Graphically, ESPN MLS GameNight can't hold a candle to the level of animation and detail found in FIFA 2001. On the other hand, it makes up for this disparity with a hefty number of isolated player animations. When gaining control of the ball, your player will sometimes stumble or falter in order to keep pace with the ball as it moves down the field. If you're tackled, jostled, or otherwise contacted by opposing team members, a variety of realistic physical reactions result, such as falls, stumbles, flips, face plants, or skids. From a player model standpoint, everyone seems to come from the same mold in terms of body shape and size, with major variations coming solely in the form of changes in hairstyle or stance. The game isn't exactly up to the minute in terms of field detail or texture quality, but it also never slows down, flickers, or otherwise exhibits any of the graphical flaws common to PlayStation games. If anything, the game is a touch faster and more fluid than ISS, a fact that's primarily noticeable in goalkeeper animations and camera movement. Speaking of cameras, GameNight also features nine adjustable camera angles, as well as a fully controllable instant replay feature. Replays can even be saved to a memory card for later viewing.
Another area where GameNight improves, if only slightly, over ISS is audio. Digitized kicking and tackle samples compose the upper tier of GameNight's sound effects, with canned audience chatter rounding out an otherwise sufficient attempt at auditory realism. Where the game really shines is in terms of play-by-play commentary, which is provided by two familiar broadcast personalities: Bob Ley of ESPN and Luis Tapia of ESPN and international broadcast fame. Don't know who Luis Tapia is? If you've ever heard someone exclaim, "Goal! GOAL!! GOOOOOAAAAAAAAALLLLLL!!!" at the top of his or her lungs, he's the guy that inspired it. Unfortunately, the two commentators don't take the play-by-play reins together, meaning that you'll either have to endure Ley's sardonic commentary on the game's English setting or remain boggled by an overly excited Tapia in the game's Spanish mode. If you're lucky enough to understand Spanish, however, Tapia's energy is priceless.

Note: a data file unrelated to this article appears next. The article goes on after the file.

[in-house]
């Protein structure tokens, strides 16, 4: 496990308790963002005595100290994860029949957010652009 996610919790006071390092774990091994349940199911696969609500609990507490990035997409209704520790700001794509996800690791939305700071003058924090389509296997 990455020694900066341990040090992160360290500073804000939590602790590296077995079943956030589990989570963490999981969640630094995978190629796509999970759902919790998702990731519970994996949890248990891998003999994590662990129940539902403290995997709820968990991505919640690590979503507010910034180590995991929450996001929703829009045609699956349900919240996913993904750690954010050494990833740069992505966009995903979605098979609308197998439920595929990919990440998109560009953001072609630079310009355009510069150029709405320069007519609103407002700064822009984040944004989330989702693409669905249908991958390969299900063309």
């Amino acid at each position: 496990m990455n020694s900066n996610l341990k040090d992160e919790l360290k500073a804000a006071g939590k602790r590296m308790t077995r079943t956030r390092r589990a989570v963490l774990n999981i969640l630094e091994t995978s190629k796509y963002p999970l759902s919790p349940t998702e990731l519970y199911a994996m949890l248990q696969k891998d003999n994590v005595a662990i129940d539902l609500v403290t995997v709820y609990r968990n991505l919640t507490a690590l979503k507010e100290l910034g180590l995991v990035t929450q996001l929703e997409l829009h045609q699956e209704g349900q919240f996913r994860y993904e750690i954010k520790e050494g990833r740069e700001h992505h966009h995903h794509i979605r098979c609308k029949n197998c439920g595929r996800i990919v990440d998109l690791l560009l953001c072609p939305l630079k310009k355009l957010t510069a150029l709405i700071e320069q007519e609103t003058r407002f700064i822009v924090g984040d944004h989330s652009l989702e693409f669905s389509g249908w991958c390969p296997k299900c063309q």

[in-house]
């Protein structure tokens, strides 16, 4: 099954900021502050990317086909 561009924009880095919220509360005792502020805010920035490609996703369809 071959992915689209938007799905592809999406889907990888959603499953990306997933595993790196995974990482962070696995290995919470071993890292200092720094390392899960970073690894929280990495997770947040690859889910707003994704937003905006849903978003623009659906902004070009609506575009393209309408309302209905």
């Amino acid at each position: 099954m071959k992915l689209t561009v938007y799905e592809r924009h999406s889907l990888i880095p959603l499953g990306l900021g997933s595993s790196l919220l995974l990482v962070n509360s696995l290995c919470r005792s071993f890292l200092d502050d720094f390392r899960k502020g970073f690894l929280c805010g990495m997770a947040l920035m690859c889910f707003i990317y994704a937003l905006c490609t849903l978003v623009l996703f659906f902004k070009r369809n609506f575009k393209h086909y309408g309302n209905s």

It's almost as if Konami is trying to fashion the Triple Play Baseball of soccer games with ESPN MLS GameNight. The levels of strategy, variety, and realism are nowhere near those found in EA's FIFA, but GameNight ends up being the more inviting of the two games. Furthermore, Konami has gone to great lengths to integrate two- and four-player capability into each of the game's non-season modes, which opens up the possibility of introducing your sports-phobic friends to a soccer game they can actually play. If you're frustrated by simulations, ESPN MLS GameNight is the game for you.